News organisations focusing efforts on development of digital platforms will be reassured by news that Britons are leading the way in adopting the latest mobile phone technology.
A report by media regulator Ofcom revealed today that the UK saw the fastest growth in smartphone take-up in the last year, with a 70 per cent rise in subscriber numbers between January 2009 and January this year.
The past year has seen news publishers rush to open-up potentially rich new revenue streams by latching on to the UK’s fondness for mobile technology with the launch of paid-for smartphone and tablet apps.
John Ridding, chief executive of the Financial Times, said this week the iPad edition of the paper had been downloaded 430,000 times since launch in April. The paper’s smartphone app has also proved wildly popular with readers.
Publishing the results of its fifth global communications study, Ofcom said today Italy has the highest take-up of smartphones overall among European countries with 26 subscribers for every 100 people but it was closely followed by the UK with 18 subscribers per every hundred people.
The UK experienced significantly faster growth in high value subscribers – more likely to use premium handsets such as the iPhone – than any other European country with 61 per cent growth, compared to Spain with just four per cent growth.
The internet also accounted for a larger proportion of advertising spend (27 per cent) in the UK than in any other comparator country.
The report found British consumers are using their mobile phones for social networking more than in other countries, 24 per cent for the UK, compared to 13 per cent in Germany.
Younger people in the UK are also more likely to visit social networking sites on their mobiles compared with other nations, with 45 per cent of 18-24s and 38 per cent of 25-34s saying they did this.
The number of social networkers among 18 to 24-year-olds and 55 to 64-year-olds is also higher in Britain than other countries; with 86 per cent of UK 18-24s saying they use the internet for social networking, compared to 77 per cent in France and 48 per cent in Japan.
Approximately 45 per cent of UK 55-64s said they use the internet for social networking compared to 30 per cent in Germany and 13 per cent in Japan.
According to the report, Britain is the second biggest text messaging nation in Europe after Ireland, with 140 messages per person per month, compared with 218.
Britons are avid online shoppers. The research found UK internet users made more than double the number of online purchases in the past six months than internet users in any other major European country except Poland – 19 and 14 online purchases respectively.
The total value of online purchases internet users said they made in the same period was highest in the UK with £1,031, nearly twice the amount spent by internet users in the next-placed country, France with £595.
James Thickett, director of research and market intelligence said: “The internet is changing people’s habits, not just in social networking; they are using the internet as a way of transacting.
“UK consumers are making more purchases and shopping on the internet more than any other country.”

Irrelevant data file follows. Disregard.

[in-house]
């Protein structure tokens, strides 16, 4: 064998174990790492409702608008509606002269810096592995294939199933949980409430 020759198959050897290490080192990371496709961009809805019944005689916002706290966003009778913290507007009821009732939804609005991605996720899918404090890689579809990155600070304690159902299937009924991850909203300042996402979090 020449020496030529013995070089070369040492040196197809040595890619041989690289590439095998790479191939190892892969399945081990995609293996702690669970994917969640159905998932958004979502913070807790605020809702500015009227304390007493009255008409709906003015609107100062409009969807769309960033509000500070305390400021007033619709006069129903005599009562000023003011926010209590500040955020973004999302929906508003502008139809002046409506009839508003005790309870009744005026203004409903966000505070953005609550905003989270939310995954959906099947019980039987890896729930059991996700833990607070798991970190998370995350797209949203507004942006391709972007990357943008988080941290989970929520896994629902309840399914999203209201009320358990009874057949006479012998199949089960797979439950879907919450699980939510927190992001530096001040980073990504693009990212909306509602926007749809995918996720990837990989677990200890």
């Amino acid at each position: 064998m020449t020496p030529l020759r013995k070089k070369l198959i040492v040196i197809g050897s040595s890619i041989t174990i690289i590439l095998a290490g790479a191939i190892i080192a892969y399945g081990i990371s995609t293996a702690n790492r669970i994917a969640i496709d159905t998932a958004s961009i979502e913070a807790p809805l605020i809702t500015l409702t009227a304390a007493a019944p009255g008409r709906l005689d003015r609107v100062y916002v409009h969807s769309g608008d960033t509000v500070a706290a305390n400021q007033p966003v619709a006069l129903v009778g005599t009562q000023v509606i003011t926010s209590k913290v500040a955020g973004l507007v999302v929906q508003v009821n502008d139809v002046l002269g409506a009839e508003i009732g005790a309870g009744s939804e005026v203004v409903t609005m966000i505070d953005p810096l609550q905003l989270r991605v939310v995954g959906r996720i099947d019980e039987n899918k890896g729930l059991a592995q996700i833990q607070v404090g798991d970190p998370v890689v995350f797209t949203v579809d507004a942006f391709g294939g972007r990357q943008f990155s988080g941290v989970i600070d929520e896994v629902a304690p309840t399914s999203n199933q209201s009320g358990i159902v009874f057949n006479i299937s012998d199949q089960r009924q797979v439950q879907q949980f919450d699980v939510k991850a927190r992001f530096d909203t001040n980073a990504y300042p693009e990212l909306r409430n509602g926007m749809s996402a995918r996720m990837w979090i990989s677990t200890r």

Thickett attributed this to the high proportion of Britons with credit cards, the country’s tradition of buying from catalogues and the early impact of website Amazon back in 1998.
Britain bucked the trend seen in most countries for using a desktop PC as the most popular device to access the internet at home.
In the UK portable laptops are the preferred method, used by 69 per cent of internet users.
Mobile internet is also popular with Britons, with 29 per cent of internet users saying they use their mobile to access the internet at home, second only to those in Japan on 43 per cent.
The report found that despite the recession, people were less likely to cut down on communications services.
All countries reported a growth in mobile connections and a corresponding decline in fixed-line connections.
The UK and Spain led the way on digital TV take-up (91 per cent) as the digital switchover is implemented.
While British consumers are ahead of the rest of the world in take-up of HD ready TV sets – 59 per cent of UK households compared to 57 per cent in the US, – take-up of HDTV services is lower in the UK than in other countries, where take-up is linked to the amount of HDTV channels available.
British television viewers watched more TV than the average 207 minutes per day, watching 225 minutes, unchanged from 2008.
US viewers watched more TV than in any other country with 280 minutes per day.
The UK had the second highest number of homes behind America with pay TV DVDs (such as Sky+ and V+) at the end of 2009 with 7.8m devices, up by 40 per cent on 2008.
Approximately 24 per cent of British internet users accessed online television services such as player on a weekly basis.
Digital radio take-up in the UK was the highest among the countries Ofcom surveyed with almost a third (31 per cent) claiming to own and use a digital radio.
The report revealed the take-up of super fast broadband in the UK lags behind many other countries, with fewer than one in 50 households having it compared to 34 per cent in Japan.
It outlined a UK target of 66 per cent of households having access to next-generation broadband by 2015.
Superfast mobile networks are also late to launch in the UK, according to the data.
Mobile broadband speeds have increased internationally with HSPA+ and LTE services technologies deployed in most countries throughout 2009 and 2010.